Date of Award

Spring 1-1-2015

Document Type

Thesis

Degree Name

Master of Science (MS)

Department

Integrative Physiology

First Advisor

Rodger Kram

Second Advisor

William C. Byrnes

Third Advisor

Alena Grabowski

Abstract

Two distinct studies were undertaken in order to examine the effects that both external weight distribution, and internal, bike-rider interface forces had on cyclists. The first section of the study looked at the bike-rider interface forces, and how they fluctuate during normal cycling; as well as how they vary with changes in rider power output, hand position, and cadence. In order to analyze these changes in isolation, three different studies were undertaken. The studies each examined 10 USAC Category 3 or better riders who were tested for 6 minute trials. Riders were tested with their hands on the tops, drops and hoods, with cadences of 60-90 RPM, and power outputs of 1-4 watts per kg. It was found that for each 1 W/kg power output increase, saddle forces decreased by 5.2 percentage points and bottom bracket forces increased by 3.3 percentage points. Cadence did not affect bike-rider interface forces. Shifting a rider's hands from the hoods to the tops and the drops increased the stem force by approximately 2 and 4 percentage points, respectively. The weight distribution study examined the effect of different bike fitting procedures on the bike-rider system, front/rear wheel, weight distribution. The study compared 13 amateur and 14 professional riders with four different fitting techniques. It was found that the Retül Fit weight distribution was 44.7%/55.3% front/rear and the Body Geometry Fit was 32.5%/61.5% front/rear. It was also found that the professional fit and the self-fit 40.4%/59.6%, and 38.5%/61.5% respectively, are similar (p=.9239).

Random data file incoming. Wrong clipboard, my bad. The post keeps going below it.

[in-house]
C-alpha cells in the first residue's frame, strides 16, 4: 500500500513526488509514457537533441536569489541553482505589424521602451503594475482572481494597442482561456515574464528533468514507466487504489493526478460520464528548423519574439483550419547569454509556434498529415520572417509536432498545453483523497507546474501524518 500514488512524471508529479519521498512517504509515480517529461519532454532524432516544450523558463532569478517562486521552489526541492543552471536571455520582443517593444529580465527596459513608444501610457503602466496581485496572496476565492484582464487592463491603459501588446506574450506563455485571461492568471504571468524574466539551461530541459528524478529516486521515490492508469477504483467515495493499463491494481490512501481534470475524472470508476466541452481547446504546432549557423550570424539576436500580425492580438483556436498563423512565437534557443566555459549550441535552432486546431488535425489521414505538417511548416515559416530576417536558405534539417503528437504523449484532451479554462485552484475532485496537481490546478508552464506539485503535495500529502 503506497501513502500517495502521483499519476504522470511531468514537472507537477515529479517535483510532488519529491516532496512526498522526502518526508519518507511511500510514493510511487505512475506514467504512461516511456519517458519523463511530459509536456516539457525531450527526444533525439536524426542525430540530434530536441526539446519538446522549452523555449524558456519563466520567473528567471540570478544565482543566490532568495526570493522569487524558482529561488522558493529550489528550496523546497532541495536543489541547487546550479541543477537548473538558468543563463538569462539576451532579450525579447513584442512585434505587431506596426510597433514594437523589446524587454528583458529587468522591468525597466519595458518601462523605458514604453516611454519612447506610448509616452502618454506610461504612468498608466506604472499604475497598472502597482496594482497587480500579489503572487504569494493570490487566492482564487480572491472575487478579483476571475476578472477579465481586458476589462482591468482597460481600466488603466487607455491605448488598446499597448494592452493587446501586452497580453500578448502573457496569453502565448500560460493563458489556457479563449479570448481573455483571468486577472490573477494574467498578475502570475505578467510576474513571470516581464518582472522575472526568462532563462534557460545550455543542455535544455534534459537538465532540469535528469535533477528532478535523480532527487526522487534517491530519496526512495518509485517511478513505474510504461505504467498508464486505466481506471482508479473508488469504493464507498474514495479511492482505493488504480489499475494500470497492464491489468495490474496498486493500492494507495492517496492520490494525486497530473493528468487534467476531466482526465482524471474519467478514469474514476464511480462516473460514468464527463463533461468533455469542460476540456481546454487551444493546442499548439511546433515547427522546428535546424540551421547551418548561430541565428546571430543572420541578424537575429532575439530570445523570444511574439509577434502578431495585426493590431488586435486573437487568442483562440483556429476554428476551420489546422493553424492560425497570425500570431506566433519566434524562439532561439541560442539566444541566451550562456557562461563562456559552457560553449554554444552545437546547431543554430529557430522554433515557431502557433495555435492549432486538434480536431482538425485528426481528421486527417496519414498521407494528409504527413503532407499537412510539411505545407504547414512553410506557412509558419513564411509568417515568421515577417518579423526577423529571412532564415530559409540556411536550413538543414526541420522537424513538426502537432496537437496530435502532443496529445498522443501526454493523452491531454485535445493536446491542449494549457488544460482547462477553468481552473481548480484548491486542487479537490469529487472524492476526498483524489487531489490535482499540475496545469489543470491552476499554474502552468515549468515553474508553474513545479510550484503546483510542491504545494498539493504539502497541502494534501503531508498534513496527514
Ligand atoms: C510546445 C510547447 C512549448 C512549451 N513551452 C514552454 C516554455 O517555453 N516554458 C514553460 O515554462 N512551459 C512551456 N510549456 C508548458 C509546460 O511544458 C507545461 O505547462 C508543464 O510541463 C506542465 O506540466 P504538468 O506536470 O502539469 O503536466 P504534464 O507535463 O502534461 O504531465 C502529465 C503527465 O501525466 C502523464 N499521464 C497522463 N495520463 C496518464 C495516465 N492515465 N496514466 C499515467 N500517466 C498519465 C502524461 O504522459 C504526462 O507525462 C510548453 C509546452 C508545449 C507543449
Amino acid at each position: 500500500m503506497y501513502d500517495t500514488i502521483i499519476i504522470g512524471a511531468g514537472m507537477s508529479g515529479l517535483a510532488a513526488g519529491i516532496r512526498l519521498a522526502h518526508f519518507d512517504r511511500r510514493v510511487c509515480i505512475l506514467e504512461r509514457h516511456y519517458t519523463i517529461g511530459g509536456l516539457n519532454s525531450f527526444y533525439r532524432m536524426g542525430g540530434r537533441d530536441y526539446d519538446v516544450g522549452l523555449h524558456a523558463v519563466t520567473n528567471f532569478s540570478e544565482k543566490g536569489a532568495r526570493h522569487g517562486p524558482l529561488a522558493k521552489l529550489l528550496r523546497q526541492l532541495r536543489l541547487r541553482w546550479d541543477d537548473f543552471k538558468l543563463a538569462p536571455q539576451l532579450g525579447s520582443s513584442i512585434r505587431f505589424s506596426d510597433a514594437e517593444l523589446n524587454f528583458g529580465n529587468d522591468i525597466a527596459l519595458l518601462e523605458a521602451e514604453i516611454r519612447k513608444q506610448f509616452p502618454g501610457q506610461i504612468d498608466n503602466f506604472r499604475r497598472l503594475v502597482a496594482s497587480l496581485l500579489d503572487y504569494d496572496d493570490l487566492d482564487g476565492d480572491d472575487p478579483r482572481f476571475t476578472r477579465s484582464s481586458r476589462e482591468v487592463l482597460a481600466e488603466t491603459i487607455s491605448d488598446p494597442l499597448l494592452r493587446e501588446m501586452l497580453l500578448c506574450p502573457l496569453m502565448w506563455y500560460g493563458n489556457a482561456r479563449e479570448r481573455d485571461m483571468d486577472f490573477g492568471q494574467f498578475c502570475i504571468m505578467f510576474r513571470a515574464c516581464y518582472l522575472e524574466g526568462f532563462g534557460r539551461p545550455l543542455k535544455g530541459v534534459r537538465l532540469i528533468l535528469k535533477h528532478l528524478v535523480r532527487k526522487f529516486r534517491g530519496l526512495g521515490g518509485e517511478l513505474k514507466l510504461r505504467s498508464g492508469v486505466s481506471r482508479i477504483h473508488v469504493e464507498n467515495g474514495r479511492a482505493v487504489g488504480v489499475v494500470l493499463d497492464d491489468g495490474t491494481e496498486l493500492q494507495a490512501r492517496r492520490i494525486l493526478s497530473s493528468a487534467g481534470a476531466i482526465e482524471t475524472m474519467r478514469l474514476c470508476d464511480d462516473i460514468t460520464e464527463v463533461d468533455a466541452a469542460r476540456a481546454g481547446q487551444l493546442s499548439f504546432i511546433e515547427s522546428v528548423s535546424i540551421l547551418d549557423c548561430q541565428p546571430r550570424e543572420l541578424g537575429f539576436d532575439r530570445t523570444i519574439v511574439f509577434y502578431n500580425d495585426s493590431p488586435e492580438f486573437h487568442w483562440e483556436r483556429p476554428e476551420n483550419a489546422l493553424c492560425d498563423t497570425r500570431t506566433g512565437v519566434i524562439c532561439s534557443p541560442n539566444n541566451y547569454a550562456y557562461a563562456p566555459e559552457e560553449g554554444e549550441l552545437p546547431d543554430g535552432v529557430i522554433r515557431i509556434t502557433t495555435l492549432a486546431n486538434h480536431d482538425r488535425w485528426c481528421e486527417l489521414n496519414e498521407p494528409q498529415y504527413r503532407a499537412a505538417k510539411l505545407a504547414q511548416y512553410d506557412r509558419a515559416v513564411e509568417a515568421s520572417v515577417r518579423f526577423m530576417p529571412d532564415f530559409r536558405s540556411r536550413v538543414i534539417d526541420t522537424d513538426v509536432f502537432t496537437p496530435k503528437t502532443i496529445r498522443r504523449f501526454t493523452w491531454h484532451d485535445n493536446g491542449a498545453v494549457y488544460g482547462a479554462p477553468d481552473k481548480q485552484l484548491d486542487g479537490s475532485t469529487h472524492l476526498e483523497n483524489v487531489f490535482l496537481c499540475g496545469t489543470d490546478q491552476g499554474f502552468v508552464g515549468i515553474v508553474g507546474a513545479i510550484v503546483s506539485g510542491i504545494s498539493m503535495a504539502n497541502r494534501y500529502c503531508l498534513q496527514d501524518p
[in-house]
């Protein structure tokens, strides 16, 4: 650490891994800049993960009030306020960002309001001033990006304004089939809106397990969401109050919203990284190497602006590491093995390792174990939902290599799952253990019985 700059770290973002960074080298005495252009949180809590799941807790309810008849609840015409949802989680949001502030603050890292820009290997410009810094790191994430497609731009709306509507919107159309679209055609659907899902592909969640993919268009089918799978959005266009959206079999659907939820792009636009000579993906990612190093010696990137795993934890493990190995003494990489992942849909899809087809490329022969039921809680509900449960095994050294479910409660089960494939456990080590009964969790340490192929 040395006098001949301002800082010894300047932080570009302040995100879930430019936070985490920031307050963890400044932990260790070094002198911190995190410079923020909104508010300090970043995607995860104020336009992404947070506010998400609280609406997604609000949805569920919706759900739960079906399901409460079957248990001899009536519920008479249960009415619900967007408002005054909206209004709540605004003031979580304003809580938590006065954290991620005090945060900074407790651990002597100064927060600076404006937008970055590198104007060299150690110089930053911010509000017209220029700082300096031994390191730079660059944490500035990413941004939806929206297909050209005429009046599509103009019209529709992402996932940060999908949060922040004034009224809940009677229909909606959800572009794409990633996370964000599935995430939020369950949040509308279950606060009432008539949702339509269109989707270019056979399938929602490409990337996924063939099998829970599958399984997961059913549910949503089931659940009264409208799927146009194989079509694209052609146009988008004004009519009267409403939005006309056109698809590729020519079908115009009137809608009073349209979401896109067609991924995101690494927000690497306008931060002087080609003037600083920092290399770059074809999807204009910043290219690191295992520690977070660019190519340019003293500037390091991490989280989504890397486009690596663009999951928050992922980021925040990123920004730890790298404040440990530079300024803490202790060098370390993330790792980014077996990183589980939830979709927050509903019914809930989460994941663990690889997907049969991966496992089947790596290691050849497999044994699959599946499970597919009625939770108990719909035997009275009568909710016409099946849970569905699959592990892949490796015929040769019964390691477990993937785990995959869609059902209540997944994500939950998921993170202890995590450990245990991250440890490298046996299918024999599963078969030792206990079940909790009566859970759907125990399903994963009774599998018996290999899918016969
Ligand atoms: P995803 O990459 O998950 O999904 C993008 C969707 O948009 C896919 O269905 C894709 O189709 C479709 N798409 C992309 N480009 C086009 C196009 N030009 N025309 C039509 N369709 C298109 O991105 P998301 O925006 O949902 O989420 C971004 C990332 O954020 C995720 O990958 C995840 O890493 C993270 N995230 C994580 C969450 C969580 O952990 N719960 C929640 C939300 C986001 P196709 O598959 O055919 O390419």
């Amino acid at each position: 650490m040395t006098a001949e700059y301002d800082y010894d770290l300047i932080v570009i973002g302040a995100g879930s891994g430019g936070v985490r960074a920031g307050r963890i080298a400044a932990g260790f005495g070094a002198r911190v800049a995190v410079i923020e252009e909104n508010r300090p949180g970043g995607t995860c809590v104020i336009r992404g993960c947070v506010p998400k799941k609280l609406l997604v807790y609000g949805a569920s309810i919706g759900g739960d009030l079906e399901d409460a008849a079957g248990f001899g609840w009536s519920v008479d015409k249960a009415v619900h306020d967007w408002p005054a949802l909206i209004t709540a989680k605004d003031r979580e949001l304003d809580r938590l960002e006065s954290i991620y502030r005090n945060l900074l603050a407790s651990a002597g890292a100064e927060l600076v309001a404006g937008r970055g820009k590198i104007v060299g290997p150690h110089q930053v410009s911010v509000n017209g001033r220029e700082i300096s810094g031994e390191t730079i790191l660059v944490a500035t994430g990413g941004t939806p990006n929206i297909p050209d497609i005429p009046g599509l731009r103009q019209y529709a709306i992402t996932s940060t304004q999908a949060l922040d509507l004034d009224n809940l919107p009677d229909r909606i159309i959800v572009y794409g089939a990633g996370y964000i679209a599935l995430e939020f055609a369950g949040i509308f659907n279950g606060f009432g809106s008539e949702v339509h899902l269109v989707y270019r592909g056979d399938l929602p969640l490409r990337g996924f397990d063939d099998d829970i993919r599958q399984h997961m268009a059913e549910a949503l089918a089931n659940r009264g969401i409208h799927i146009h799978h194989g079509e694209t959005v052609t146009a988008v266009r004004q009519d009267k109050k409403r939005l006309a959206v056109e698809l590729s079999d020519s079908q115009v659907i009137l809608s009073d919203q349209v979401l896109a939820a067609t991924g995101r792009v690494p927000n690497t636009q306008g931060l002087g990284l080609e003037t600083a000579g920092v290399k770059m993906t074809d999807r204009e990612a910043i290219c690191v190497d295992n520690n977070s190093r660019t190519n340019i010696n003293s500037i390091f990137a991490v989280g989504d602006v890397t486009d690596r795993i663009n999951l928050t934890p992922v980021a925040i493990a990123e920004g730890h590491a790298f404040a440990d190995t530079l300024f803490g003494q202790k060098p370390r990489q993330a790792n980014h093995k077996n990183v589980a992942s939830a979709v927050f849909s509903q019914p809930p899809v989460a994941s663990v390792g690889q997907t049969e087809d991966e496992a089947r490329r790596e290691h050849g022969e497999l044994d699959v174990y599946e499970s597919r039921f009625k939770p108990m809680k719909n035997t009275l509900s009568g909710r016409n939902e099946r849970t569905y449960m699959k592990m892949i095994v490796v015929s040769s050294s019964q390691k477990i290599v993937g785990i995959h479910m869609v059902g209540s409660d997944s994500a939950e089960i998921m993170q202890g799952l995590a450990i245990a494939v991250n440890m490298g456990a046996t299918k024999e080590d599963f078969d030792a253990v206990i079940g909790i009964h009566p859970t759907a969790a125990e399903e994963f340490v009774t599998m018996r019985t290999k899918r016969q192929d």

Included in

Physiology Commons

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